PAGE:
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8 - Adjectives, adverbs and clitics

Published online by Cambridge University Press:  22 September 2009

Bhadriraju Krishnamurti
Affiliation:
University of Hyderabad, India
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Summary

Introduction

In this chapter I treat certain parts of speech which are identified mainly syntactically, namely adjectives, adverbs and clitics. There are a few words which are basic adjectives and adverbs, e.g. in adjectives the three deictic bases ā ‘that’, ī ‘this’ and ē ‘what?’ occur only in attributive position before noun heads. There are also certain suffixes, which derive adjectives from nominals (nouns, pronouns, numerals etc.) and verbs (the relative participles), but all adjectives are identified as a class only by their syntactic function as qualifiers of noun heads. The exclusive basic adverbs that I can think of are reduplicated expressions, which function as manner adverbials, e.g. Te. gaṇṭa gaṇagaṇa mōgindi ‘the bell rang gaṇa gaṇa’, wāḍu gaḍagaḍa māṭlāḍatāḍu ‘he speaks fast’. Clitics are indeclinable. They are syntactic affixes, which can be added to any autonomous unit, i.e. word, phrase, clause, with various shades of meaning, e.g. *ā, added to declarative sentences to convert them into ‘yes–no’ questions, *ē (also *tān ‘self’ in Tamil), an emphatic particle meaning ‘only’, and *ō to express doubt or ‘either–or’ relationship, etc. Each language has created a host of such clitics, beside the inherited ones. These three parts of speech will be treated comparatively below.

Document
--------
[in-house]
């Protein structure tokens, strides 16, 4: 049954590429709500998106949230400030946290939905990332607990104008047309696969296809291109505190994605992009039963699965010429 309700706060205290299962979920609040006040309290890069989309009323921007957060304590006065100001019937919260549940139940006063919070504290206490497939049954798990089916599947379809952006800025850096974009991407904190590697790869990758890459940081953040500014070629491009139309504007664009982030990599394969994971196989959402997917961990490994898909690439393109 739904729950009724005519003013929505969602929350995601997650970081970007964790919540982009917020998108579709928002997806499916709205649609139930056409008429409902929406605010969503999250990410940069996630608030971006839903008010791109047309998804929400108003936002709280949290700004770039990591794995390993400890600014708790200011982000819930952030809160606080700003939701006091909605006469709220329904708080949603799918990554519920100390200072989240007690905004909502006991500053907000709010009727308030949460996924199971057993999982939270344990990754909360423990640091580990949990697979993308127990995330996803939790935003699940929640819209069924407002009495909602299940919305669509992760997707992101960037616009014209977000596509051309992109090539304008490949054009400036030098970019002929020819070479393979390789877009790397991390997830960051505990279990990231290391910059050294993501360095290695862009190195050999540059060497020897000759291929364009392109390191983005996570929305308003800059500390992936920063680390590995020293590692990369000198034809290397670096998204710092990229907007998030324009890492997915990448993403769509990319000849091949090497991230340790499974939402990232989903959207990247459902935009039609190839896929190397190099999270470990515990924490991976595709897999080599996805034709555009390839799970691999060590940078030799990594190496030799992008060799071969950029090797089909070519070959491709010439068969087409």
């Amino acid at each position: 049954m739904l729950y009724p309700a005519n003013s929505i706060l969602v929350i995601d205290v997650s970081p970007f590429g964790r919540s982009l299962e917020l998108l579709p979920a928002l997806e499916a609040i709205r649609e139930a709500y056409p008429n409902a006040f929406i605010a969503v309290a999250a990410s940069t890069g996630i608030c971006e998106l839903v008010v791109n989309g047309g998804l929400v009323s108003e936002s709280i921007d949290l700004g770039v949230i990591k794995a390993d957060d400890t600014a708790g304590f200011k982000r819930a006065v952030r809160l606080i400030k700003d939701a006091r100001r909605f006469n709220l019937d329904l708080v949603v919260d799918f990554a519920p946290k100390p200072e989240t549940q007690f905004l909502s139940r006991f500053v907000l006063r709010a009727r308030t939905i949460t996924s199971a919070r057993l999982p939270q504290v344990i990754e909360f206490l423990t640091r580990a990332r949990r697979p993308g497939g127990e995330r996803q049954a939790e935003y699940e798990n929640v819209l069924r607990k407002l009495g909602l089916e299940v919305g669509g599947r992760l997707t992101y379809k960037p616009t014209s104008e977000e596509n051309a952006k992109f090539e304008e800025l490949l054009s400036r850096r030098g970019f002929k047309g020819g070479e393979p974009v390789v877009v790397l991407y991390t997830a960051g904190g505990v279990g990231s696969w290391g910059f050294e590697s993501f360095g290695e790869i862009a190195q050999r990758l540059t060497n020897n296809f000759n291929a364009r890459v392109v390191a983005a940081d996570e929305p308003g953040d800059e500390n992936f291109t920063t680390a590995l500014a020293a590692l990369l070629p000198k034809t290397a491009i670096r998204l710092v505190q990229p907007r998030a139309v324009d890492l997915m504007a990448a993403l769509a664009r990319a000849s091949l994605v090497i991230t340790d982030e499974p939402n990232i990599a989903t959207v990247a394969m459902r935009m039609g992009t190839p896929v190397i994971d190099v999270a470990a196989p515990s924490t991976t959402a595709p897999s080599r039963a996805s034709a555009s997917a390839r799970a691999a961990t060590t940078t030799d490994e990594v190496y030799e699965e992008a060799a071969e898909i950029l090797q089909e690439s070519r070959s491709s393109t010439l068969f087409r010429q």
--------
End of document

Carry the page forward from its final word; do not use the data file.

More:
Adjectives

Adjectives, like the other major parts of speech, nouns and verbs, can be defined in terms of certain universal semantic types and certain language-specific morpho-syntactic properties.

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The Dravidian Languages , pp. 388 - 419
Publisher: Cambridge University Press
Print publication year: 2003

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